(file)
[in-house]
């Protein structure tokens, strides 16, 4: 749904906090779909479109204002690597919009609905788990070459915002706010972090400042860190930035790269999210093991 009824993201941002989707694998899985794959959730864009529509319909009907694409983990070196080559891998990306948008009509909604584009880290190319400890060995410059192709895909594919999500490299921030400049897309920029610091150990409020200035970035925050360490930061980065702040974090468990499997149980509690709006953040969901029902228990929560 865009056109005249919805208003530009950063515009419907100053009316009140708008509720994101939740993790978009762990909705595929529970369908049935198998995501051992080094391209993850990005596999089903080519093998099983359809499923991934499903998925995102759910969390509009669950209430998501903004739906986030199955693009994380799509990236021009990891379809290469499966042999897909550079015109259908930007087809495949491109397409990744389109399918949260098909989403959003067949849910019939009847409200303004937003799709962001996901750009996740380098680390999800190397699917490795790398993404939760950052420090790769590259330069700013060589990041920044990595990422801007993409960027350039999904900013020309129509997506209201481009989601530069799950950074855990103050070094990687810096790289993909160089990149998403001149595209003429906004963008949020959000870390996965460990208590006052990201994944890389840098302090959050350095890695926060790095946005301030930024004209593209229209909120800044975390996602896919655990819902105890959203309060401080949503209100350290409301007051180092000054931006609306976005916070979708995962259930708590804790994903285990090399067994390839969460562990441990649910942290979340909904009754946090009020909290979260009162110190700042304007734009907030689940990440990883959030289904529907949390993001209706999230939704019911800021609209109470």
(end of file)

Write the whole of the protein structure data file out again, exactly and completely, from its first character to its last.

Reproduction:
[in-house]
């Protein structure tokens, strides 16, 4: 749904906090779909479109204002690597919009609905788990070459915002706010972090400042860190930035790269999210093991 009824993201941002989707694998899985794959959730864009529509319909009907694409983990070196080559891998990306948008009509909604584009880290190319400890060995410059192709895909594919999500490299921030400049897309920029610091150990409020200035970035925050360490930061980065702040974090468990499997149980509690709006953040969901029902228990929560 865009056109005249919805208003530009950063515009419907100053009316009140708008509720994101939740993790978009762990909705595929529970369908049935198998995501051992080094391209993850990005596999089903080519093998099983359809499923991934499903998925995102759910969390509009669950209430998501903004739906986030199955693009994380799509990236021009990891379809290469499966042999897909550079015109259908930007087809495949491109397409990744389109399918949260098909989403959003067949849910019939009847409200303004937003799709962001996901750009996740380098680390999800190397699917490795790398993404939760950052420090790769590259330069700013060589990041920044990595990422801007993409960027350039999904900013020309129509997506209201481009989601530069799950950074855990103050070094990687810096790289993909160089990149998403001149595209003429906004963008949020959000870390996965460990208590006052990201994944890389840098302090959050350095890695926060790095946005301030930024004209593209229209909120800044975390996602896919655990819902105890959203309060401080949503209100350290409301007051180092000054931006609306976005916070979708995962259930708590804790994903285990090399067994390839969460562990441990649910942290979340909904009754946090009020909290979260009162110190700042304007734009907030689940990440990883959030289904529907949390993001209706999230939704019911800021609209109470």